by Naomi Malka

Naomi MalkaThere is so much sechel, or wisdom, in the Jewish calendar. I love that our year ends with the conclusion of summer and the entry of fall.  We’ve celebrated, davenned, and fasted, but this week we’re taking the party outdoors.  Sukkot recalls the harvest season in ancient Israel, when the land was so bountiful and there was so much work to be done that the farmers slept in rickety shacks in the fields to wake up early the next day and continue reaping what they had sown.

For me, Sukkot is about sealing up our memories of summer, finding equilibrium in the present, and beginning to address the questions that the future asks.  We go into the sukkah to harvest all that we worked for, as we listen to the night sounds and take in the stars. We invite in our friends and invoke our ancestors, we shake the lulav and etrog in all directions, sensing our way into a new season.

Similarly, mikveh is a ritual of transition.  By immersing in the mikveh a person goes from one season of life to another.  People come to mark the brilliant and the bittersweet.  Each ceremony creates—just like a Sukkah–a place to “sense in” to what is really happening at times of change.

Immersing in the mikveh is a physical way of expressing what our teffilot, our prayers, so often say: Hashem, (God), we don’t know You or Your mysterious ways, but we will chant Your name and praise You and put ourselves in Your hands forever in the hope of connecting to You.  And that is what I love about mikveh. It is a physical, embodied act that connects us to our ancestors, to Hashem and to our own bodies.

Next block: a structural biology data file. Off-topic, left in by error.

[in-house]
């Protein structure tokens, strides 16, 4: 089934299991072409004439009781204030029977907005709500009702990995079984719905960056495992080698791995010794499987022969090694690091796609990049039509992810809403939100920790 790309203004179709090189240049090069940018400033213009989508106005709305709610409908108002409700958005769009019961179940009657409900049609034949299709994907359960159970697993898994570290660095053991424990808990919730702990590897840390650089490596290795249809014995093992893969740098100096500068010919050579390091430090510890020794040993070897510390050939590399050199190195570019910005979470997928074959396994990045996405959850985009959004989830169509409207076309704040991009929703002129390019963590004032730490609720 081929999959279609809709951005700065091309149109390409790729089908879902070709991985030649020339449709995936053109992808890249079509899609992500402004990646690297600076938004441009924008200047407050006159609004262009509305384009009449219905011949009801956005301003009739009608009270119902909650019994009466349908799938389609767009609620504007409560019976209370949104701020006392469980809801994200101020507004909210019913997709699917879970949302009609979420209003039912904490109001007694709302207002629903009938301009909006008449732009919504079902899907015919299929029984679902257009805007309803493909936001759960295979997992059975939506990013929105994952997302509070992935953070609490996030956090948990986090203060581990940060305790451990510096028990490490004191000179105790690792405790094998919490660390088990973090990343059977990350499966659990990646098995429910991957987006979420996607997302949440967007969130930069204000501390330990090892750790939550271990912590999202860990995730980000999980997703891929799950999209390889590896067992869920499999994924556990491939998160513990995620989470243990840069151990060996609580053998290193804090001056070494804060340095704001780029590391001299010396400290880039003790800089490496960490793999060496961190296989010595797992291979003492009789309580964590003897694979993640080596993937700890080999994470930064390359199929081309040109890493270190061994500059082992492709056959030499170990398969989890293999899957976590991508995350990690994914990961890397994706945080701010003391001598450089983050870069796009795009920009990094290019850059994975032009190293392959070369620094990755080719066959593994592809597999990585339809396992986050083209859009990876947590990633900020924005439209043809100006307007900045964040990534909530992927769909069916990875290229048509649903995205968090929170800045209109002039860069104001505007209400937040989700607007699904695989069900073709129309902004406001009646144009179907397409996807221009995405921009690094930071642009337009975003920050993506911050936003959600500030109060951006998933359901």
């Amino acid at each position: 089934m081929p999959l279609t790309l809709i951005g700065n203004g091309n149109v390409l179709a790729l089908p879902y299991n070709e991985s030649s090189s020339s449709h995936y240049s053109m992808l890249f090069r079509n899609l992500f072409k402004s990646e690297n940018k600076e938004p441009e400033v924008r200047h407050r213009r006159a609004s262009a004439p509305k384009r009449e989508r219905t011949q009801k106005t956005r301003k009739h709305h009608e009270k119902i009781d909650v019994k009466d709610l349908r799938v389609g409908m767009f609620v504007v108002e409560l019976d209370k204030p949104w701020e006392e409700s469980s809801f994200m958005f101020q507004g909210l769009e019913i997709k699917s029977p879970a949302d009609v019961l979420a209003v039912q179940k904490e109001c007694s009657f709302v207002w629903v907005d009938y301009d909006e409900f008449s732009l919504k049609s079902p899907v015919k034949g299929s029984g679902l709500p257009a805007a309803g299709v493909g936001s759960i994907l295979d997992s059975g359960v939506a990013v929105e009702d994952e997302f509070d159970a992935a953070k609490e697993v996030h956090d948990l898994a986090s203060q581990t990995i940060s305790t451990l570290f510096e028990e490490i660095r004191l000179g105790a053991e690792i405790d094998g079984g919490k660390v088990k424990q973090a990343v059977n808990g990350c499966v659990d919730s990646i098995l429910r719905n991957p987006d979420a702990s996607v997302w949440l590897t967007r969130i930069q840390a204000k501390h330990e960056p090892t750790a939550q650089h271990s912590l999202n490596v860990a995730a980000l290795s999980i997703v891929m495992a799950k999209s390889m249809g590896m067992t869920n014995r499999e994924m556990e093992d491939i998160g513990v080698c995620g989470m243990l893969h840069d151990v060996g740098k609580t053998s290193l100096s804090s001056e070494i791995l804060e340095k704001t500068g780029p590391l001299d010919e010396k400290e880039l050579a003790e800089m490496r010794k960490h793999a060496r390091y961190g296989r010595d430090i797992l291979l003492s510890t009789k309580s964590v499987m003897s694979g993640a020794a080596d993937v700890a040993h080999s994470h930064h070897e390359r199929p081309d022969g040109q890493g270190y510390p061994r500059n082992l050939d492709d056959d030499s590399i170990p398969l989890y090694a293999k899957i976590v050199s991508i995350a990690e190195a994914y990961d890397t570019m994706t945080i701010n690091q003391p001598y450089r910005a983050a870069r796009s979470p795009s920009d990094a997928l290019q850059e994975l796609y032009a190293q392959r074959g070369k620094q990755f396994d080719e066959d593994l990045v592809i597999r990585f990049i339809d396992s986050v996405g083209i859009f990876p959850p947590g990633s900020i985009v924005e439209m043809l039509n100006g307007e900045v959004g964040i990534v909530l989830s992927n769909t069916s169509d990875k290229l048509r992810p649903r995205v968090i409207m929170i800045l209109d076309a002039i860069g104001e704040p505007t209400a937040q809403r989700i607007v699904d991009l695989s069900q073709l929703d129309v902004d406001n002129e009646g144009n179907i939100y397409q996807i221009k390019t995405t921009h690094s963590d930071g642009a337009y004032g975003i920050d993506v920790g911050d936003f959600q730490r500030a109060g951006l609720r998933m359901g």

The message of the mikveh is this: Your body is holy. Your body will go through cycles, it will age and become different than it once was, it will serve you and it will fail you at different times. But whether your body is thick or thin, light or dark, married to another body or sleeps alone, gay or straight or female or male or something in between, your body is the vehicle through which you create good in this world.  Your body moves you through the seasons like a ferry taking it passengers from one shore to another. The mikveh is a place to experience the holiness of this journey.

Naomi Malka has been the director of the Adas Israel Community Mikvah since 2006.   Naomi trained as a Mikveh Guide at Mayyim Hayyim in 2008. She earned a masters in Jewish Music from the Jewish Theological Seminary in 2000 and a BA in Sociology from UCLA in 1991. In spring 2010, Naomi served as the ritual consultant for DCJCC  Theater J’s production of the Israeli play “Mikveh.”  She is also the founder of Tevila b’Teva: immersion in nature, a program that introduces outdoor immersion to Jewish summer camps.